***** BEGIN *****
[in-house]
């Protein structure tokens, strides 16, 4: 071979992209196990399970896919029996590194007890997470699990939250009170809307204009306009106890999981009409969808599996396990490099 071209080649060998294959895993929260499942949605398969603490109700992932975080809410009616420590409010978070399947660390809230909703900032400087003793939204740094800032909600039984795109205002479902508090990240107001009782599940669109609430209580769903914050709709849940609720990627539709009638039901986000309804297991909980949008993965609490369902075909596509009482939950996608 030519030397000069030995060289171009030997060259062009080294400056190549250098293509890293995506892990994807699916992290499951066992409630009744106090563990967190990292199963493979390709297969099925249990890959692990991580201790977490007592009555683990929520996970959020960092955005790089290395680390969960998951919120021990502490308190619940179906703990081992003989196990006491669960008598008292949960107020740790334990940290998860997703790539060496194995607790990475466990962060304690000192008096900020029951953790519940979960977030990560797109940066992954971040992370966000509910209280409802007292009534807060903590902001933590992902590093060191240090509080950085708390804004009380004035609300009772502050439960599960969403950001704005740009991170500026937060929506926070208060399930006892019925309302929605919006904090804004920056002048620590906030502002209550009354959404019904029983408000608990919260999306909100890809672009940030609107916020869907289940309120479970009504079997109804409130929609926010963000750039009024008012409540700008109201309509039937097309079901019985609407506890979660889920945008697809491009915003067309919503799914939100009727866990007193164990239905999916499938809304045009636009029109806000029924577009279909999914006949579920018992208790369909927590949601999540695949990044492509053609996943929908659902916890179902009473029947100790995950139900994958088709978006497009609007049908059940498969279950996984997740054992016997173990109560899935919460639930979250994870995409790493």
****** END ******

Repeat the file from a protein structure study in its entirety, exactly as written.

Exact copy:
[in-house]
């Protein structure tokens, strides 16, 4: 071979992209196990399970896919029996590194007890997470699990939250009170809307204009306009106890999981009409969808599996396990490099 071209080649060998294959895993929260499942949605398969603490109700992932975080809410009616420590409010978070399947660390809230909703900032400087003793939204740094800032909600039984795109205002479902508090990240107001009782599940669109609430209580769903914050709709849940609720990627539709009638039901986000309804297991909980949008993965609490369902075909596509009482939950996608 030519030397000069030995060289171009030997060259062009080294400056190549250098293509890293995506892990994807699916992290499951066992409630009744106090563990967190990292199963493979390709297969099925249990890959692990991580201790977490007592009555683990929520996970959020960092955005790089290395680390969960998951919120021990502490308190619940179906703990081992003989196990006491669960008598008292949960107020740790334990940290998860997703790539060496194995607790990475466990962060304690000192008096900020029951953790519940979960977030990560797109940066992954971040992370966000509910209280409802007292009534807060903590902001933590992902590093060191240090509080950085708390804004009380004035609300009772502050439960599960969403950001704005740009991170500026937060929506926070208060399930006892019925309302929605919006904090804004920056002048620590906030502002209550009354959404019904029983408000608990919260999306909100890809672009940030609107916020869907289940309120479970009504079997109804409130929609926010963000750039009024008012409540700008109201309509039937097309079901019985609407506890979660889920945008697809491009915003067309919503799914939100009727866990007193164990239905999916499938809304045009636009029109806000029924577009279909999914006949579920018992208790369909927590949601999540695949990044492509053609996943929908659902916890179902009473029947100790995950139900994958088709978006497009609007049908059940498969279950996984997740054992016997173990109560899935919460639930979250994870995409790493």